I recently read a short story from you in Michael Pool's 80s themed anthology FAST WOMEN AND NEON LIGHTS, do you still write a lot of short stories? 

Not as many as I did when I started out. Before I tackled my first novel, I wrote a lot of short stories. It allowed me to experiment with different genres and just find my voice, and discover where my writing fit. It also let me gain some confidence by submitting one short story for publication while working on the next one. Getting a story accepted sure has a way of giving a budding writer a shot of confidence.

Are they a different beast from novels?

The scope of the short story is obviously limited by the word count. Basically there’s barely room to explore more than one character and less time to get into any of their back stories. Also, the stories usually take place in a constricted stretch of time, and there’s also less time to hook the reader. A short story can be a single scene, and it might just hint at a three-act structure. While a novel has time to explore more than one central character and generally goes deeper into the main story, there are also subplots that can be woven in. I think for me, the short story taught me to get straight to the point and drive the pace. And I still love writing them.

Any plans for a collection of your short stuff?

I have given this some thought. Since I started out writing short stories before I tackled a novel, it gave me a chance to explore genres, styles, points of view and above all, to find my voice. And I’ve written so many of them, a collection might offer new readers a good cross-section of my writing and style.

We had a previous chat on the blog back in 2014, your writing schedule was .....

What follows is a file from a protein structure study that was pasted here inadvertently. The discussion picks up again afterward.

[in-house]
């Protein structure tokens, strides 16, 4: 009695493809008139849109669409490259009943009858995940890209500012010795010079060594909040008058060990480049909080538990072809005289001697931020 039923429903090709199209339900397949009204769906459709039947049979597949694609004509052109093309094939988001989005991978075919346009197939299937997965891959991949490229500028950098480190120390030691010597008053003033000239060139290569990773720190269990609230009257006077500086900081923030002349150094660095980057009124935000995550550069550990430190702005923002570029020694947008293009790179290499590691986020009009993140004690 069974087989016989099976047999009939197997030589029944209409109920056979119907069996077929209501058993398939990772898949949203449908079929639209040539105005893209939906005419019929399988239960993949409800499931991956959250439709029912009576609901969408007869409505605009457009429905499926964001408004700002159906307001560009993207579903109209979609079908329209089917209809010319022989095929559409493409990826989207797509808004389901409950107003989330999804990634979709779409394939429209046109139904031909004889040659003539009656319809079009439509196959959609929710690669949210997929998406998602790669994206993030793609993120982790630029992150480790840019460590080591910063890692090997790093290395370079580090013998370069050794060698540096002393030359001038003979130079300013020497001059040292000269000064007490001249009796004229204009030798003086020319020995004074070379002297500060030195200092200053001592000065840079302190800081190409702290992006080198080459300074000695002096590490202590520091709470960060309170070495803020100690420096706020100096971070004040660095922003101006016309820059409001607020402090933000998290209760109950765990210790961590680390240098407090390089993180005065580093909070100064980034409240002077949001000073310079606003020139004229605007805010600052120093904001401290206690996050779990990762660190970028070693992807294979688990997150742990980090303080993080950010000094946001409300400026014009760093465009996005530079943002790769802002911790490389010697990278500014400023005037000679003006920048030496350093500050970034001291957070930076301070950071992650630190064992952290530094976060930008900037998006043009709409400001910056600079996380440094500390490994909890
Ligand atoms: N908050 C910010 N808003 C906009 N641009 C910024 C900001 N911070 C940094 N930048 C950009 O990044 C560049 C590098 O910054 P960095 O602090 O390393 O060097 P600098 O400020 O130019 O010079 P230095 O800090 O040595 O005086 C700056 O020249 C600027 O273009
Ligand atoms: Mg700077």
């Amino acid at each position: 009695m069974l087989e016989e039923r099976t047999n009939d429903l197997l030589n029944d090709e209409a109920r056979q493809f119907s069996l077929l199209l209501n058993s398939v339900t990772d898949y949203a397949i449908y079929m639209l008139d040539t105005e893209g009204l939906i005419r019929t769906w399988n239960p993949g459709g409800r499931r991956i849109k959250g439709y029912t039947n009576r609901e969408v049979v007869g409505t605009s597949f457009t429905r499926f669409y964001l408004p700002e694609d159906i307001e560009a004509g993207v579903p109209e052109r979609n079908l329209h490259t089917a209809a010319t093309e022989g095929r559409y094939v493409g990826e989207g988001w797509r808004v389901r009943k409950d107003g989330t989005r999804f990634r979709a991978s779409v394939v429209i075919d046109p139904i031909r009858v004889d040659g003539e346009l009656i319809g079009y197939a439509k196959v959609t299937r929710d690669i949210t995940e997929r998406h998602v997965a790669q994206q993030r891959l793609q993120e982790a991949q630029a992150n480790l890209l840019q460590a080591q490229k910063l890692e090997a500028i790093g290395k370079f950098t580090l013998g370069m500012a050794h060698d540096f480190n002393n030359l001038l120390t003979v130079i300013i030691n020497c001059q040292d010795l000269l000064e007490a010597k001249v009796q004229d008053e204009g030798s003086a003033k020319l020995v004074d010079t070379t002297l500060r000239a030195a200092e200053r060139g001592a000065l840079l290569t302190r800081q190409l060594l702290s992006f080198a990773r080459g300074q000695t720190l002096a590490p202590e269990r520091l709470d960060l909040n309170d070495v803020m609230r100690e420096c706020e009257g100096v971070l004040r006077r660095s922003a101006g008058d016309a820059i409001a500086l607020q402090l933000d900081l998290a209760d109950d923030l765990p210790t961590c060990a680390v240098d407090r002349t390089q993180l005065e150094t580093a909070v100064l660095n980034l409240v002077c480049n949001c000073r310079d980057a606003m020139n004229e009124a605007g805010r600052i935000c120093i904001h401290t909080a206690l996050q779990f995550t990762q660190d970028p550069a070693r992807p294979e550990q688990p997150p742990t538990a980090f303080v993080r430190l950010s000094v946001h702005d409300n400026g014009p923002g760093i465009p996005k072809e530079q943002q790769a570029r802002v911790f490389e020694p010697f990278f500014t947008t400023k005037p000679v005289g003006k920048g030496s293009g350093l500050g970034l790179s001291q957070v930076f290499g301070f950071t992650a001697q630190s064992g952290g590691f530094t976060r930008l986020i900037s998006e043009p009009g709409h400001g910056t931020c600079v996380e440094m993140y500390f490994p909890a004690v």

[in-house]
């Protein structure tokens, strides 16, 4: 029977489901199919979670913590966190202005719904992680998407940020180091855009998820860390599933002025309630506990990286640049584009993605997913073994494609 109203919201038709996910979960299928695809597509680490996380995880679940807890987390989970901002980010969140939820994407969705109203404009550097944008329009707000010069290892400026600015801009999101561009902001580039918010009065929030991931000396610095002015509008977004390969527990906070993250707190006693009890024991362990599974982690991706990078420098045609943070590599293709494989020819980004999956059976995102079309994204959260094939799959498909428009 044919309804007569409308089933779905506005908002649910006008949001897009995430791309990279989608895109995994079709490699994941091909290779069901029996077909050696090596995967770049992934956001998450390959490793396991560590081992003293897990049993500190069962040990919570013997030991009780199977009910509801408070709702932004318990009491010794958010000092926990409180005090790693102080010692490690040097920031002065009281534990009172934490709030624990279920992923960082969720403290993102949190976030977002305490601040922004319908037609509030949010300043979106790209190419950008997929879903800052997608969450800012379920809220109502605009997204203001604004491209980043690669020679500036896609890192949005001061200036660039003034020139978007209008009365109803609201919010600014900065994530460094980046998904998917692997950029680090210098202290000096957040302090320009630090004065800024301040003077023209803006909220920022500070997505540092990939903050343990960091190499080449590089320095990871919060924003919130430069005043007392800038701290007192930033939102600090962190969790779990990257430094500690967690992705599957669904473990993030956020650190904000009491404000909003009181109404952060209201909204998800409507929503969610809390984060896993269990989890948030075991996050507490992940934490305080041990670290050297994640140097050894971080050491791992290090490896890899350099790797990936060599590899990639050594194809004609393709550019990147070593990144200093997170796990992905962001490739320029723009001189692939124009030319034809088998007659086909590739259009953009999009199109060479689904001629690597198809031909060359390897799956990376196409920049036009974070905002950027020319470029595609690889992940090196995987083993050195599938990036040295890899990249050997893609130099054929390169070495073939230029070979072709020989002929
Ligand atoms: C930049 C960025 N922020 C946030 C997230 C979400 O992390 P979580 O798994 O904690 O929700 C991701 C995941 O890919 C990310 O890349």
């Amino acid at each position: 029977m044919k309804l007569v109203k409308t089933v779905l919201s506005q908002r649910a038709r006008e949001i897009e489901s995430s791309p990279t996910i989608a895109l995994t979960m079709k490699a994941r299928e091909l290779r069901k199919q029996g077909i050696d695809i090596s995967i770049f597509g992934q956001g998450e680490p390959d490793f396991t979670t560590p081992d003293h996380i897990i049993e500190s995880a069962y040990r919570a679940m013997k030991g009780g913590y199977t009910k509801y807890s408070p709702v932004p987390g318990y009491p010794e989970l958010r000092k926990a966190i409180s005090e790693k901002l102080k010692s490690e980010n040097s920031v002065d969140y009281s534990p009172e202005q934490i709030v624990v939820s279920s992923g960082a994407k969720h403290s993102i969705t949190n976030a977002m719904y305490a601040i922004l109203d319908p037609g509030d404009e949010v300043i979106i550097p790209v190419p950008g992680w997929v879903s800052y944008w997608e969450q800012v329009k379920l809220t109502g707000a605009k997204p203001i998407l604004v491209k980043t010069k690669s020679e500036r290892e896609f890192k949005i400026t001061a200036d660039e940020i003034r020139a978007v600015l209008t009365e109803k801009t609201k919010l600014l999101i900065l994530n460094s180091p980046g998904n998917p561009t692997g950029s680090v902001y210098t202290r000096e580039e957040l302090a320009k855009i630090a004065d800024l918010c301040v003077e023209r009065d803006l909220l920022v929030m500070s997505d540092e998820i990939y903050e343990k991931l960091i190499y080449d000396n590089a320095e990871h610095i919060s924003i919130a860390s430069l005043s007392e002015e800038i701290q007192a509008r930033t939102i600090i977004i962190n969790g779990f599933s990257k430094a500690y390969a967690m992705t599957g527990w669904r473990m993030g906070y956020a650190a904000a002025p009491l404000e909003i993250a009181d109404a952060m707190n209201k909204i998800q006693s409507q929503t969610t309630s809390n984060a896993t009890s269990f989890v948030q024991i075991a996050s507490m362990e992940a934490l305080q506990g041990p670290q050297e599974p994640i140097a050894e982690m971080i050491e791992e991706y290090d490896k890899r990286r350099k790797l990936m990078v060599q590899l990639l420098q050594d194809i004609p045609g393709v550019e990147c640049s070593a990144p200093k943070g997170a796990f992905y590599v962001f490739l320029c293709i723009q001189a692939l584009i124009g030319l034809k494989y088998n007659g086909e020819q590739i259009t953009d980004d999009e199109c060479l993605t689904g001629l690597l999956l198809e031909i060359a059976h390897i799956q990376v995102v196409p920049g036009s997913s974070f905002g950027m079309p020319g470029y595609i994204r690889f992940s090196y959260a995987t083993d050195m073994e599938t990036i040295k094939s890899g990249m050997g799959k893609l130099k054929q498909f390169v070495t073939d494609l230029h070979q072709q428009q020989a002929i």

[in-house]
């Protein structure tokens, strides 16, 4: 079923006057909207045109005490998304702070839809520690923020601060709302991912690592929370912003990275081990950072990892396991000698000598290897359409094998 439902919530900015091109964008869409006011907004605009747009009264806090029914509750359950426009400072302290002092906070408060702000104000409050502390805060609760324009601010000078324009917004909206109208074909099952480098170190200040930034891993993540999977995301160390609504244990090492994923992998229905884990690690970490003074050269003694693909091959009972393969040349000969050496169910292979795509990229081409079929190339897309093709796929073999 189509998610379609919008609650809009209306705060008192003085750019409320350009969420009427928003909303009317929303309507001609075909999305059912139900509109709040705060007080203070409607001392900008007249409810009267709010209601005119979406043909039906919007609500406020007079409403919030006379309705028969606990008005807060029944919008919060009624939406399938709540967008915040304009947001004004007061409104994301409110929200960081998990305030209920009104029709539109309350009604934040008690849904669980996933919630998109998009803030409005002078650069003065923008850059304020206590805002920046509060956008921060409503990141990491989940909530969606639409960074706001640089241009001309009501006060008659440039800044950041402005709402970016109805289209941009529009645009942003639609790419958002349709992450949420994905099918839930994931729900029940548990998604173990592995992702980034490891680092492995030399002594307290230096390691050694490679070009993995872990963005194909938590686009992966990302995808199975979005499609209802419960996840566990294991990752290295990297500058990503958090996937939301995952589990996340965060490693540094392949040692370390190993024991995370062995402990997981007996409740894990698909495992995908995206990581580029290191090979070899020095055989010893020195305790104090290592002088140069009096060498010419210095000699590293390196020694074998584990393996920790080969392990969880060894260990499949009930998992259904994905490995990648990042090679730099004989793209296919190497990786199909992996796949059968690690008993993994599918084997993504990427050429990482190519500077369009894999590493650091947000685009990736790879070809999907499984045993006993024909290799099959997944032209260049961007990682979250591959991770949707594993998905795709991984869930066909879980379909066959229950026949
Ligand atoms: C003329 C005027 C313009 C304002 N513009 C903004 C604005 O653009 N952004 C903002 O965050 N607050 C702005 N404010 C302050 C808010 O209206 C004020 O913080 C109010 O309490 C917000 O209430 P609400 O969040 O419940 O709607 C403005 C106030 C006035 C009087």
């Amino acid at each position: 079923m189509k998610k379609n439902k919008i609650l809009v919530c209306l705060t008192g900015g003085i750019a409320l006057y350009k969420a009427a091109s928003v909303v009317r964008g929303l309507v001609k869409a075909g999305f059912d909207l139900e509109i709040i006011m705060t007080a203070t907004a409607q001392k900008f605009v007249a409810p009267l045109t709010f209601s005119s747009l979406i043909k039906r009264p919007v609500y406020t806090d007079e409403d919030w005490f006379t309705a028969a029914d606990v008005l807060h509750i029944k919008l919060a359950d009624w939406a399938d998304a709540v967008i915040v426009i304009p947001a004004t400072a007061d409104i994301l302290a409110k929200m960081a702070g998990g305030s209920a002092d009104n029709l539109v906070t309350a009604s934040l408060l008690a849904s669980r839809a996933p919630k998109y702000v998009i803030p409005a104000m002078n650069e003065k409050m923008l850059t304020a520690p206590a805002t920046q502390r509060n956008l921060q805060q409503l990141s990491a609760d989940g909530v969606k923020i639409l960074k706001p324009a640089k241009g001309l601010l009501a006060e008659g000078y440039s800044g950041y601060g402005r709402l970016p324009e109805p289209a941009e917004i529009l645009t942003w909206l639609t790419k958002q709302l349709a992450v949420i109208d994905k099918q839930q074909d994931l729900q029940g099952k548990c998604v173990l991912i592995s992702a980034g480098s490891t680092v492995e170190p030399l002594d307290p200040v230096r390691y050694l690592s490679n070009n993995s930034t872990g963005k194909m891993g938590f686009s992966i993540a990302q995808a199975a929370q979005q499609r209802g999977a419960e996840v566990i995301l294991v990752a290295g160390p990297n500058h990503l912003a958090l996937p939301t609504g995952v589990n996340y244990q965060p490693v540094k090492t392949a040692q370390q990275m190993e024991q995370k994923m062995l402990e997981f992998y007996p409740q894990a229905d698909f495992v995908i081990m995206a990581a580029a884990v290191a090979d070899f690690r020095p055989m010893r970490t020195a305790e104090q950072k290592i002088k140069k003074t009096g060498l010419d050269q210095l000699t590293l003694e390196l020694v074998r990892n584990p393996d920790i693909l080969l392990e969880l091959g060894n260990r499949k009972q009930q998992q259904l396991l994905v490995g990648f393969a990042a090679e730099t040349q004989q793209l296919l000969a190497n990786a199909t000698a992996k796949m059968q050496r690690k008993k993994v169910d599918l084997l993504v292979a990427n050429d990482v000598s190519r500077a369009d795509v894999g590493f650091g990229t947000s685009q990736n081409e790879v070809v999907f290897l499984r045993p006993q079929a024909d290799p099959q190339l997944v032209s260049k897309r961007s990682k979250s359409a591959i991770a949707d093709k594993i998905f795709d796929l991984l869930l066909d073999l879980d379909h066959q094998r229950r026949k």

Itʼs very simple: Walk dog, eat, write. Repeat. I do throw in some strong coffee and loud music, writing every morning until noon, often coming back to it later in the day, but morning is the best time for me. Iʼm sharp, focused and more energetic then

.......... is it still the same or has it evolved at all?

It’s basically the same because the routine allows me to jump straight in and get to work. If anything, I get up a little earlier and start right to work. And coffee and music remain constant and just as necessary as ever.

Any under the radar Canadian writers I should be keeping an eye out for?

There are a lot of deserving Canadian writers that could be listed; the danger of course is leaving someone very deserving off such a list. So, I’ll just mention a few I’ve recently read. I don’t consider Owen Laukkanen as flying under the radar, but I read his latest The Forgotten Girls and found it hard to put down. The guy can really pace a story and bring characters to life, not to mention he throws in some nice twists. And there’s the late Marc Strange who gave us four great mysteries that I think deserve a lot more notice than they received: Sucker Punch, Body Blows, Follow Me Down and Woman Chased by Crows, all of which I highly recommend. And Sam Wiebe’s also a rising talent with a great voice, and after his impressive debut Last of the Independents, I’m looking forward to finally getting to his second Invisible Dead and his soon to follow Cut You Down. I also recently read John